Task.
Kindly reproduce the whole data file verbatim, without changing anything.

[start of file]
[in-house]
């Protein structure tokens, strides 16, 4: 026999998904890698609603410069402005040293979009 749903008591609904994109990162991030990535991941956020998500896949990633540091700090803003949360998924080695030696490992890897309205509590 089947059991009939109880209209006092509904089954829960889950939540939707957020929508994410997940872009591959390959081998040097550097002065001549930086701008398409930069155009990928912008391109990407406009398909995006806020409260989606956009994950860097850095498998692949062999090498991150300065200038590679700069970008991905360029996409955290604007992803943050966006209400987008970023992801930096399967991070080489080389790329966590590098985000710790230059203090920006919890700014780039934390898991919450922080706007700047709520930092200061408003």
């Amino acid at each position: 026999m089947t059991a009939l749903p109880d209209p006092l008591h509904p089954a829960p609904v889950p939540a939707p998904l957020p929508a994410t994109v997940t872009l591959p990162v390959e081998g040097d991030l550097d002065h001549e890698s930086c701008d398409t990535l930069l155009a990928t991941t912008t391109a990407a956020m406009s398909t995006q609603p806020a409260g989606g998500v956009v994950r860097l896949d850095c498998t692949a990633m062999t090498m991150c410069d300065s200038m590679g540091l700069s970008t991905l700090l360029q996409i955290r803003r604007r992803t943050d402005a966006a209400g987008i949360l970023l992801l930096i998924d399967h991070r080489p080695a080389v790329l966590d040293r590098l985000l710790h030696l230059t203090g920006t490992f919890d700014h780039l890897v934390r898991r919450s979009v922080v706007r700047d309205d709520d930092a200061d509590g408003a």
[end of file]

[in-house]
């Protein structure tokens, strides 16, 4: 026999998904890698609603410069402005040293979009 749903008591609904994109990162991030990535991941956020998500896949990633540091700090803003949360998924080695030696490992890897309205509590 089947059991009939109880209209006092509904089954829960889950939540939707957020929508994410997940872009591959390959081998040097550097002065001549930086701008398409930069155009990928912008391109990407406009398909995006806020409260989606956009994950860097850095498998692949062999090498991150300065200038590679700069970008991905360029996409955290604007992803943050966006209400987008970023992801930096399967991070080489080389790329966590590098985000710790230059203090920006919890700014780039934390898991919450922080706007700047709520930092200061408003």
């Amino acid at each position: 026999m089947t059991a009939l749903p109880d209209p006092l008591h509904p089954a829960p609904v889950p939540a939707p998904l957020p929508a994410t994109v997940t872009l591959p990162v390959e081998g040097d991030l550097d002065h001549e890698s930086c701008d398409t990535l930069l155009a990928t991941t912008t391109a990407a956020m406009s398909t995006q609603p806020a409260g989606g998500v956009v994950r860097l896949d850095c498998t692949a990633m062999t090498m991150c410069d300065s200038m590679g540091l700069s970008t991905l700090l360029q996409i955290r803003r604007r992803t943050d402005a966006a209400g987008i949360l970023l992801l930096i998924d399967h991070r080489p080695a080389v790329l966590d040293r590098l985000l710790h030696l230059t203090g920006t490992f919890d700014h780039l890897v934390r898991r919450s979009v922080v706007r700047d309205d709520d930092a200061d509590g408003a």